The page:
Psychotherapists as expert witnesses: families at breaking point
The book describes the author's extensive experience of working as an expert witness in family courts. Although he acts as a psychiatrist trying to see what is in the child's best interests in often very complex situations, his core identity as a psychoanalyst is fundamental to his approach. The work entails looking at the inner worlds of children and parents, as well as whole family functioning, including aspects of the wider professional network as well as the court processes. The book gives clinical examples of how the author uses his approach. Being a psychoanalyst offers a particular clinical stance, where unconscious motives, impulses and emotions have to be faced. Tackling negative attitudes and behaviour, as well as promoting more positive aspects of functioning, based on a psychoanalytical approach, can help the more intractable families to change. A psychoanalytical approach can also help to inform decision-making in the courts. It can offer a space for calm thinking in an otherwise crisis-led field. But it means having to find a clear and communicable language for complex states of mind, a far from easy task, but one which may be worthwhile if psychoanalysis is to survive. The book provides detailed guidance for assessing families for the courts, as well giving many detailed clinical examples to illustrate points made. Topics covered include guidance for experts, assessment of families, contact issues, fostering, adoption and rehabilitation issues.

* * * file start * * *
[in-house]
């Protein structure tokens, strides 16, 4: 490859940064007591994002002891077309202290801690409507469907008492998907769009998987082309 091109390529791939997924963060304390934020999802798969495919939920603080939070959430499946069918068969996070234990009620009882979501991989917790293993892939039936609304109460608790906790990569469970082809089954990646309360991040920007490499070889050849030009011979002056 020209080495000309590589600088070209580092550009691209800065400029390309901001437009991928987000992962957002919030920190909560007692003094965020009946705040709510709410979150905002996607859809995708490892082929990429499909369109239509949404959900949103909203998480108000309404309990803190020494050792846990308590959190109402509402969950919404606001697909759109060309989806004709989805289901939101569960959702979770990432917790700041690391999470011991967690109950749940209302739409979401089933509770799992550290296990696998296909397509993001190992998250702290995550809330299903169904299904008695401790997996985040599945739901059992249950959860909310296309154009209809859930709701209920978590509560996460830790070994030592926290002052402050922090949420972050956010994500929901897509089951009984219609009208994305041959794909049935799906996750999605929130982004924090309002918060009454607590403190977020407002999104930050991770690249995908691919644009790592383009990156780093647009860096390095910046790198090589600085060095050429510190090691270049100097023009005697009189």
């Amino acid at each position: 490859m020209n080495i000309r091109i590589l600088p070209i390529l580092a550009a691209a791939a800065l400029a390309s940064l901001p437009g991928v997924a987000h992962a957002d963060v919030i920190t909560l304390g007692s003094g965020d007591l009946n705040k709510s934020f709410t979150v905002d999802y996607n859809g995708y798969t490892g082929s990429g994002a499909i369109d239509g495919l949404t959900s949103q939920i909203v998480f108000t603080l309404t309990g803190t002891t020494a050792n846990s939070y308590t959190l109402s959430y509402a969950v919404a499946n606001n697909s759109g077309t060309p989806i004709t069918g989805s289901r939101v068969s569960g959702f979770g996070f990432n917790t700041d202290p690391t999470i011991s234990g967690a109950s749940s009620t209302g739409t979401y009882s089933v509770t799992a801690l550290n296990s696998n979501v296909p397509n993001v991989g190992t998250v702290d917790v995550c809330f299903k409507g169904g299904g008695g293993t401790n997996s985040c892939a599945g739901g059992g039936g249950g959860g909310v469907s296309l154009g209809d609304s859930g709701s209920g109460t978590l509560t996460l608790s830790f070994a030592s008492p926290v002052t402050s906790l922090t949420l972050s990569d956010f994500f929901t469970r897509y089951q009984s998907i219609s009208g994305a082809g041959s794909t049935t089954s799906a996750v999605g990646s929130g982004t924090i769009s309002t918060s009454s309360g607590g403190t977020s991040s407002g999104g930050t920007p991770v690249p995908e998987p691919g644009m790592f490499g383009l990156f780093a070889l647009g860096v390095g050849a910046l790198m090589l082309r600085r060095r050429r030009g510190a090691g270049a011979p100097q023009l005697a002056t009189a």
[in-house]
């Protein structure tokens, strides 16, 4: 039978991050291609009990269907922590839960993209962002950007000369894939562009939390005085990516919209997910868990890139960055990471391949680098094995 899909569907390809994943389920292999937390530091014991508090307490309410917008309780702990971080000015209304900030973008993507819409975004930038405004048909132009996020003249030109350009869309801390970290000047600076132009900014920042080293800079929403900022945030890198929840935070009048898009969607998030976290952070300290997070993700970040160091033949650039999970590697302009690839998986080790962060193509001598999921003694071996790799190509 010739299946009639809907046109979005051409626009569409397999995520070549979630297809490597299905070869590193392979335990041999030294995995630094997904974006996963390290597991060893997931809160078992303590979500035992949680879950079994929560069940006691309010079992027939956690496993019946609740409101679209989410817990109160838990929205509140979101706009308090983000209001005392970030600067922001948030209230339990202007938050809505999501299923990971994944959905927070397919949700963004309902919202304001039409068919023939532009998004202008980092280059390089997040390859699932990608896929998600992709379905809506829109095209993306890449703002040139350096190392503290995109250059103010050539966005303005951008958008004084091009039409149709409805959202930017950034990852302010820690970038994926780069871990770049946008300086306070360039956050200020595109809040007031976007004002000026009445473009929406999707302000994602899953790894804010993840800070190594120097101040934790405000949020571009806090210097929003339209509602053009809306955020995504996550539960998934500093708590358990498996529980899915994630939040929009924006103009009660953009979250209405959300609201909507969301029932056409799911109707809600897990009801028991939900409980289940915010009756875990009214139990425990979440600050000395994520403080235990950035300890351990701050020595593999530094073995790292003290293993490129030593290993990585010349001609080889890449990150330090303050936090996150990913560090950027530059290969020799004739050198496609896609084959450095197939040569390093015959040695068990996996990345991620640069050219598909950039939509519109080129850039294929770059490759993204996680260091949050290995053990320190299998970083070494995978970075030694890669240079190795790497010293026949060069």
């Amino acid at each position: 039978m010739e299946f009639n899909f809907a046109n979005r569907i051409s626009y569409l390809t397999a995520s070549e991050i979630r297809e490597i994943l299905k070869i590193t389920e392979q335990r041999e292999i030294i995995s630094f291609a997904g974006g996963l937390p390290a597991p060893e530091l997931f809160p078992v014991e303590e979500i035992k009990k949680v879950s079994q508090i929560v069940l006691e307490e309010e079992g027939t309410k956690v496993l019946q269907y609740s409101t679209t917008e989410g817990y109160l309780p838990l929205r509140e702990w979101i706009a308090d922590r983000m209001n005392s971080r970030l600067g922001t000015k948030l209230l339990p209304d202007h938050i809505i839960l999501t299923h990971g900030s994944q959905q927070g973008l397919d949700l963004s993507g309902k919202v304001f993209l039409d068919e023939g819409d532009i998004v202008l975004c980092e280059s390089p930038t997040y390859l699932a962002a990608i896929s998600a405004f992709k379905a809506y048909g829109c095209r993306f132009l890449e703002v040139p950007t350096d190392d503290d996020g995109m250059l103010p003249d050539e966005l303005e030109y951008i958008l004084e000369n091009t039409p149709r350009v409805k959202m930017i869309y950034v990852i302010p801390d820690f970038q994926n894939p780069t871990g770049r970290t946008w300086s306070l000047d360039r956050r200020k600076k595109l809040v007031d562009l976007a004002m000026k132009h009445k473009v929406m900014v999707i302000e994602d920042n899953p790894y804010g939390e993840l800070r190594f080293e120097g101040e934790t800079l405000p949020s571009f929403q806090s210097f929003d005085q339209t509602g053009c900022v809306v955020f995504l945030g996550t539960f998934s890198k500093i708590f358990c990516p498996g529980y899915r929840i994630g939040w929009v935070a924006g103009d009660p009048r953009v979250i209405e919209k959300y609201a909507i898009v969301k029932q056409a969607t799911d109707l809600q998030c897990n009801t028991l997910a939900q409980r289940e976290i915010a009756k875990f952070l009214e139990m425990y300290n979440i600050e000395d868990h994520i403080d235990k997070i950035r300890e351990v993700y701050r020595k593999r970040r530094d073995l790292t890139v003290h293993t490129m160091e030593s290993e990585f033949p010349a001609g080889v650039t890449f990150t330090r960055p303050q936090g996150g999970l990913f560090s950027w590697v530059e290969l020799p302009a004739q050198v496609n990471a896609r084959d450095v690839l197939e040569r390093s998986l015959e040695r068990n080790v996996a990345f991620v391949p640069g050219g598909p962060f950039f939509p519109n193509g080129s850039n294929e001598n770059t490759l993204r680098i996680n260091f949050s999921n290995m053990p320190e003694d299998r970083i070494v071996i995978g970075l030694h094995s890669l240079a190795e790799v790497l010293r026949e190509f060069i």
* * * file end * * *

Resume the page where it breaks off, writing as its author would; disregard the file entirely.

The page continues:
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Blackwell Synergy - J Family Therapy, Volume 28 Issue 1 Page 108 ...
To cite this article: Colin Luger (2006) Roger Kennedy, Psychotherapists as Expert Witnesses: Families at Breaking Point Journal of Family Therapy 28 (1) ...
www.blackwell-synergy.com/ doi/ abs/ 10.1111/ j.1467-6427.2006.00340_5.x
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Psychotherapists as expert witnesses: Families at breaking point by Roger Kennedy London: Karnac. 2005. 235 p. 541. André Haynal ...